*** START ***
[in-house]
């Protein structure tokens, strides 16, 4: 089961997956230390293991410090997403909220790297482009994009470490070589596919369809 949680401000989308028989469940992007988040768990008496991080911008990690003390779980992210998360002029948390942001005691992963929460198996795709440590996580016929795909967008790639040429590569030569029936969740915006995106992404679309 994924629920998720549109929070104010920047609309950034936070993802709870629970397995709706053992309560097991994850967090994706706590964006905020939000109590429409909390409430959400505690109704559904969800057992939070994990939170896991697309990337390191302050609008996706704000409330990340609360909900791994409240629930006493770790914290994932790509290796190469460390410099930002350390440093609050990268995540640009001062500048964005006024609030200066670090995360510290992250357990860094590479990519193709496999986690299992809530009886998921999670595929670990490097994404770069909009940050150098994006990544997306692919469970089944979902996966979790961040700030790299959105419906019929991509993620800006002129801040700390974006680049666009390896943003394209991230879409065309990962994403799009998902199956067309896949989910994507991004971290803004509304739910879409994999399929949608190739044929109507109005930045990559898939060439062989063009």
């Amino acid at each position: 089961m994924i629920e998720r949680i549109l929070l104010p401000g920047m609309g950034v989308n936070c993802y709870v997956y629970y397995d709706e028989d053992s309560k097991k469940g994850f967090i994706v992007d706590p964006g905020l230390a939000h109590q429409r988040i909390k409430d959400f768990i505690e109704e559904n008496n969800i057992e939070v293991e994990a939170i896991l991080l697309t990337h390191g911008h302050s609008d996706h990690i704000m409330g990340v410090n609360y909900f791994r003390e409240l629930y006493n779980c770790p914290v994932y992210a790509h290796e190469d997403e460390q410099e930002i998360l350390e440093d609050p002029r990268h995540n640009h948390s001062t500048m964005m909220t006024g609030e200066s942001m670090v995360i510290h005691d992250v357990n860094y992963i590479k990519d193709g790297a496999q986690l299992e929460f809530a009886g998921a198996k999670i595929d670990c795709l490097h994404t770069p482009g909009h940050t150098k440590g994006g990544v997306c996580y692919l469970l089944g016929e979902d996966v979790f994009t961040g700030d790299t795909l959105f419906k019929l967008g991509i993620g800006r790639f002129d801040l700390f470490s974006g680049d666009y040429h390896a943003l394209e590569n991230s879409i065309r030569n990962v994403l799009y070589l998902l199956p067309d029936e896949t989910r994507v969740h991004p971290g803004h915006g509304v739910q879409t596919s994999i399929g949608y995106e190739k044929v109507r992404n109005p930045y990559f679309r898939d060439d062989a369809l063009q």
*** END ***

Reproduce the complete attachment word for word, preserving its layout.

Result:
[in-house]
């Protein structure tokens, strides 16, 4: 089961997956230390293991410090997403909220790297482009994009470490070589596919369809 949680401000989308028989469940992007988040768990008496991080911008990690003390779980992210998360002029948390942001005691992963929460198996795709440590996580016929795909967008790639040429590569030569029936969740915006995106992404679309 994924629920998720549109929070104010920047609309950034936070993802709870629970397995709706053992309560097991994850967090994706706590964006905020939000109590429409909390409430959400505690109704559904969800057992939070994990939170896991697309990337390191302050609008996706704000409330990340609360909900791994409240629930006493770790914290994932790509290796190469460390410099930002350390440093609050990268995540640009001062500048964005006024609030200066670090995360510290992250357990860094590479990519193709496999986690299992809530009886998921999670595929670990490097994404770069909009940050150098994006990544997306692919469970089944979902996966979790961040700030790299959105419906019929991509993620800006002129801040700390974006680049666009390896943003394209991230879409065309990962994403799009998902199956067309896949989910994507991004971290803004509304739910879409994999399929949608190739044929109507109005930045990559898939060439062989063009």
């Amino acid at each position: 089961m994924i629920e998720r949680i549109l929070l104010p401000g920047m609309g950034v989308n936070c993802y709870v997956y629970y397995d709706e028989d053992s309560k097991k469940g994850f967090i994706v992007d706590p964006g905020l230390a939000h109590q429409r988040i909390k409430d959400f768990i505690e109704e559904n008496n969800i057992e939070v293991e994990a939170i896991l991080l697309t990337h390191g911008h302050s609008d996706h990690i704000m409330g990340v410090n609360y909900f791994r003390e409240l629930y006493n779980c770790p914290v994932y992210a790509h290796e190469d997403e460390q410099e930002i998360l350390e440093d609050p002029r990268h995540n640009h948390s001062t500048m964005m909220t006024g609030e200066s942001m670090v995360i510290h005691d992250v357990n860094y992963i590479k990519d193709g790297a496999q986690l299992e929460f809530a009886g998921a198996k999670i595929d670990c795709l490097h994404t770069p482009g909009h940050t150098k440590g994006g990544v997306c996580y692919l469970l089944g016929e979902d996966v979790f994009t961040g700030d790299t795909l959105f419906k019929l967008g991509i993620g800006r790639f002129d801040l700390f470490s974006g680049d666009y040429h390896a943003l394209e590569n991230s879409i065309r030569n990962v994403l799009y070589l998902l199956p067309d029936e896949t989910r994507v969740h991004p971290g803004h915006g509304v739910q879409t596919s994999i399929g949608y995106e190739k044929v109507r992404n109005p930045y990559f679309r898939d060439d062989a369809l063009q």